3. The process according to claim 1, wherein the ionic liquid is a room temperature ionic liquid, formed by the reaction of a polyamine and an organic acid, whereby the organic acid having a pKa of less than 6, and whereby the polyamine has the following formula wherein x, y and z are integers of 2 and/or 3, m and n are integers from 1 to 3 and R1, R2 and R3 are independently from each other selected from Hydrogen, linear or branched Alkyl groups comprising 1 to 12 C-atoms, benzyl derivate, hydroxyl alkyl groups or ether groups comprising 1 to 12 C-atoms and 1 to 6 O-atoms, whereby each of the two radicals R1, R2 respectively R3 can differ from each other.
4. The process according to claim 3, wherein the organic acid is selected from p-toluenesulfonic acid, trifluoromethanesulfonic acid, fluorosulfuric acid, salicylic acid, trifluoroacetic acid, 2-ethylhexanoic acid, tetrafluoroboric acid, thiocyanic acid and combinations thereof.
5. The process according to claim 3, wherein the ratio between the polyamine and the organic acid is between 0.1 and 1.8, preferred between 0.3 and 1.3.
6. The process according to claim 3, wherein the polyamine is selected from N, N′-bis-(3-aminopropyl) ethylenediamine, N, N, N′-tris-(3-aminopropyl) ethylenediamine, triethylenetetramine, tetraethylenepentamine or any combinations of these.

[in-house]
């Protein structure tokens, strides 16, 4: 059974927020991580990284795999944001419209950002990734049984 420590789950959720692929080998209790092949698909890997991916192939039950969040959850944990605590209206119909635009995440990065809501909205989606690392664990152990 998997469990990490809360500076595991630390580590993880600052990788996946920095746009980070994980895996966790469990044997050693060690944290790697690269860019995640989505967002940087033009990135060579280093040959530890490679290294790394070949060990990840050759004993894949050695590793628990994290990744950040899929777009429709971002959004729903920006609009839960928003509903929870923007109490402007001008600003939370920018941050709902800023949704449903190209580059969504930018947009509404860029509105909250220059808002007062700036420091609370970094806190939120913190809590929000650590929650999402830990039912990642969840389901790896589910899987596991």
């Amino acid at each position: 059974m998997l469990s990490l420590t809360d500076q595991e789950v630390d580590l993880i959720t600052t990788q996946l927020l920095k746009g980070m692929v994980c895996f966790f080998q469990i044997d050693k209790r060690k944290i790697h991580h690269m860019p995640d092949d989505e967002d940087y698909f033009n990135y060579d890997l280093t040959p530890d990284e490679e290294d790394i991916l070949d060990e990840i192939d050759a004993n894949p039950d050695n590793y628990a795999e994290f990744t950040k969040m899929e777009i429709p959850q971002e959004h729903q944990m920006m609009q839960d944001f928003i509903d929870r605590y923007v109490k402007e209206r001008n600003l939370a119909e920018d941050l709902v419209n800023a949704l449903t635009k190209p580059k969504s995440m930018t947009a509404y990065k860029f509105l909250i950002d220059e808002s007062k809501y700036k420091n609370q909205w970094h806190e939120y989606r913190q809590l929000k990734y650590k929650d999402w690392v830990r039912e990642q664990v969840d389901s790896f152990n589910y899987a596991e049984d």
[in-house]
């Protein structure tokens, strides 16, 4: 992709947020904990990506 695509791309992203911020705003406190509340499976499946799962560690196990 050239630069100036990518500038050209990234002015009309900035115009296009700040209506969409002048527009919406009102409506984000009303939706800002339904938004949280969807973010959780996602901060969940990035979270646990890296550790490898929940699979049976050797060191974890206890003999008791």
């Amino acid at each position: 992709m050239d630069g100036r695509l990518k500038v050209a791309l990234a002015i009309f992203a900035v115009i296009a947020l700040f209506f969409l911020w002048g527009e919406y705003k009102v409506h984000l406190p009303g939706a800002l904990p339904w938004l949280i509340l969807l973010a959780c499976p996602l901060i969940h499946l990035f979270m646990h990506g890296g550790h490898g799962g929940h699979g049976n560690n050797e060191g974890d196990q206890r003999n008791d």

7. The process according to claim 1, wherein process steps a. and b. are conducted simultaneously.
8. The process according to claim 1, wherein first process step b. is conducted after process step a.
9. The process according to claim 7, wherein the blowing agent, the ionic liquid and optional additional curing agents are mixed to the epoxy resin as one mixture.
10. The process according to claim 1, wherein process step c is conducted in a mould.
11. The process according to claim 1, wherein epoxy resin and/or composition A contain additives, stabilizers, dyes, colorants, fibers, pigments and/or fillers.
12. The process according to claim 11, wherein the additives or stabilizers are flame retardants, UV stabilizers, UV absorbers, foam modifiers, adhesion promoters, thixotropic additives, rheology modifiers, emulsifiers or mixtures of at least two of these.
13. The process according to claim 1, wherein composition A comprises the ionic liquid and another amine curing agent.
14. The process according to claim 13, wherein the second curing agent is selected from list comprising primary amines, secondary amines, tertiary amines, quaternary amine compounds, mercaptans and combinations thereof.
15. The process according to claim 1, wherein composition A comprises in addition a curing catalyst, preferred an organic acid having a pKa less than 6.
16. A kit for producing a rigid epoxy foam, wherein the kit comprises an epoxy resin, an encapsulated blowing agent and a component A, whereby component A comprises an ionic liquid and an optional additional curing agent.
17. The kit according to claim 16, wherein the kit comprises a) a mixture of the epoxy resin and the encapsulated blowing agent, and b) the component A.
18. The kit according to claim 16, wherein the kit comprises a) the epoxy resin, and b) a mixtures of the encapsulated blowing agent and the component A.
19. A rigid epoxy foam, wherein the foam contains an ionic liquid.
20. The process according to claim 1, wherein the process includes
- a2. mixing a composition A, comprising an ionic liquid and a second curing agent with a blowing agent.